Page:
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#40 ** 7 Ways to Fight Brain Fog

Brain fog often happens with fatigue (see #39), but can happen at any time. Do you ever struggle to find a word? Do you ever struggle with memory? Do you ever leave your purse or jacket in a restaurant? Do you ever do something ridiculous without thinking, like turning left on red?

Brain fog includes these feelings of confusion, forgetfulness, and a lack of focus and mental clarity.

These moments and others like them can be scary. I think the fear comes because we don’t know the cause. We might think of Alzheimer’s. How much of the problem is a physical illness? As acoustic neuroma patients, we might think our brain fog moments are a result of surgery or radiation. If we haven’t had surgery or radiation, we might wonder if our untreated tumor is growing and creating problems. Maybe, all the brain fog issues are truly senior moments or normal aging.

Actually, there are many causes of brain fog and many of these can be easily treated. The treatment depends, of course, on the cause. This often requires a doctor visit and an honest discussion of what is happening, with examples. It can be a matter of checking our vitamin levels. If vitamin deficient, a supplement might solve the problem. We see TV ads for cures for many different ailments including problems with the brain.

I often try to clear my brain fog with coffee hoping for more cognitive function and alertness. So, when I saw the book 60 Ways to Keep Your Brain Sharp, Helpful Habits for a Clear Mind and a Great Memory by Bonnie Beth Sparrman, I bought it. Glad I did.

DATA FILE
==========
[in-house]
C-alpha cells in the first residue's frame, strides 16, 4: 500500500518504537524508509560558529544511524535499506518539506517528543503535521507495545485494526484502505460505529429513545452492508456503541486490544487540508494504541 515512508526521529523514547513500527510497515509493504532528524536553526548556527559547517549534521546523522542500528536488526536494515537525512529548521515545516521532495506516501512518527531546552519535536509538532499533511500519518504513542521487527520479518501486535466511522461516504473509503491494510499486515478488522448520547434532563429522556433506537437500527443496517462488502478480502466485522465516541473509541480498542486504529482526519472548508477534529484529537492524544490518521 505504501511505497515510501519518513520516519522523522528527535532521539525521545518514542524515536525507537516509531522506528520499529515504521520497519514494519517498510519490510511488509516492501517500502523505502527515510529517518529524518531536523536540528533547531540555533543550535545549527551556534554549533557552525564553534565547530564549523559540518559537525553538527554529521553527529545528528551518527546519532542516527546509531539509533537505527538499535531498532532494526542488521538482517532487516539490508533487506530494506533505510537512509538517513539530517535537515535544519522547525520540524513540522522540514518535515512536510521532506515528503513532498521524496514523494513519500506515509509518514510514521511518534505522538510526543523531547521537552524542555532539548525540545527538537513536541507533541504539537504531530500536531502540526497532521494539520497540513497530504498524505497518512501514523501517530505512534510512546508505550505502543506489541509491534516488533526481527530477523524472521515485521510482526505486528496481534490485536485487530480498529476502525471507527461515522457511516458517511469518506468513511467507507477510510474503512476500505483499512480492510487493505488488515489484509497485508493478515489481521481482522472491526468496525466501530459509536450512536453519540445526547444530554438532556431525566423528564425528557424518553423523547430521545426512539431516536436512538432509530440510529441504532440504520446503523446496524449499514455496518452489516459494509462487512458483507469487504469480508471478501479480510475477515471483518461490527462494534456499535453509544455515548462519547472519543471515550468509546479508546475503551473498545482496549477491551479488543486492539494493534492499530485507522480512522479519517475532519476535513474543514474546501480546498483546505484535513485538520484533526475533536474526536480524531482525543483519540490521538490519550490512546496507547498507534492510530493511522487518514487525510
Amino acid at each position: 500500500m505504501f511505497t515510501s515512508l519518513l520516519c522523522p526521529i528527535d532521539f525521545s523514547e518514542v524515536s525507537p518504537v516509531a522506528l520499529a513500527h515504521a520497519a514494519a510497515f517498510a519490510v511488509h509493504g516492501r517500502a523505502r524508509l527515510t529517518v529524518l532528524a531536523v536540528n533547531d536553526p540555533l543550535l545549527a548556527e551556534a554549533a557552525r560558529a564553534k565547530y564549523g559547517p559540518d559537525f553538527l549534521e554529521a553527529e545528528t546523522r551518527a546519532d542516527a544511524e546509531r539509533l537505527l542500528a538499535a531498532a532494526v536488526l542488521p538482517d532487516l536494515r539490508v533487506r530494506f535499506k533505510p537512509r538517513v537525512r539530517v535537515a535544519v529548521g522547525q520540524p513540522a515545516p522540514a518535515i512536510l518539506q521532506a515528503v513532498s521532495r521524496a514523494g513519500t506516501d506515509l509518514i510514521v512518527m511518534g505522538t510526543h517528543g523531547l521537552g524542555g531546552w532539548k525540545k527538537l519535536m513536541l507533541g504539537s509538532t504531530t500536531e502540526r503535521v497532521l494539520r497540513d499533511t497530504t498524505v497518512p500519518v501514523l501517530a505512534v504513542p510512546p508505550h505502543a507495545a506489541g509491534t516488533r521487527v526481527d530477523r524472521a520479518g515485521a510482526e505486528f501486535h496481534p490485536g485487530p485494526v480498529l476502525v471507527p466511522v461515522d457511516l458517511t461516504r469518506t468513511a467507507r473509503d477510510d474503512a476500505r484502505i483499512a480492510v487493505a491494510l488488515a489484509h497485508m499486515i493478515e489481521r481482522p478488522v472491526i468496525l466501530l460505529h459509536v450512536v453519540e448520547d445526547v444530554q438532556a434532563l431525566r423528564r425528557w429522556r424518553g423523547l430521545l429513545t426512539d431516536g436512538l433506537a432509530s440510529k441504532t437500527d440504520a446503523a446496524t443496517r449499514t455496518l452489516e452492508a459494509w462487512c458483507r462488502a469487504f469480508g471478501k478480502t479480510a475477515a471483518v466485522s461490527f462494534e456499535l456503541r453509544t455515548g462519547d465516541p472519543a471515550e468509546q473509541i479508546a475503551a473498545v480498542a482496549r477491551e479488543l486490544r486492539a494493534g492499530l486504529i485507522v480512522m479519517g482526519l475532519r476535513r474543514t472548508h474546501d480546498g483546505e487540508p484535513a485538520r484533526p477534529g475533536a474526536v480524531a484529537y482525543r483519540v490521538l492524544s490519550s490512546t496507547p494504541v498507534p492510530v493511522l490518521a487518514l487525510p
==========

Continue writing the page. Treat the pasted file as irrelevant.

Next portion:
The book is made up of 60 very short chapters (2-3 pages). Many of her ideas you have seen again and again. Eat a good diet, exercise, get proper sleep, and stop smoking are just a few.

I want to share 7 hints from her book you might not have thought about.

  1. Memorizing. The author suggests some side benefits of this practice. Let’s say you memorize verses of scripture. This can be helpful when trying to fall asleep or sitting in the dentist chair. I read this chapter the week before I went to the dentist and it really did help me to relax during the appointment.
  1. Take piano lessons or learn how to play another musical instrument. If this is too much to think about, just listening to music can slow the aging of our brains. 
  1. Dancing. This follows the music idea. This, too, can involve memorizing the dance steps. She suggests both partners are making quick decisions. This decision making is good for our brains.
  1. Gardening. The author relates a study of how gardening gives relief from depression. By the way, with each chapter, the author includes the research and/or studies which back up her suggestions.
  1. Create art. Our brains are involved when we use our hands to draw, paint, sculpt or photograph. Our skill level does not influence the value of the experience.
  1. Join a book group. Besides the social action, our brains are more engaged with a book group discussion than solitary reading.
  1. Choosing to be brave. This is all about being fearless in the worst of circumstances. Sometimes we need to push ourselves and not give up.

Is the book worth more than the $13.99 I paid for it. You bet!


Readers, if you have a suggestion you want to share with us about how you fight brain fog, we would love to hear it.


Loving Father,

It can be scary to think we are losing our marbles (cognitive function). Help us to find ways to stay on top and keep our brains as sharp as possible. Amen.

Why am I discouraged? Why so sad? I will put my hope in God! I will praise him again – my Savior and my God!  Psalm 42:11

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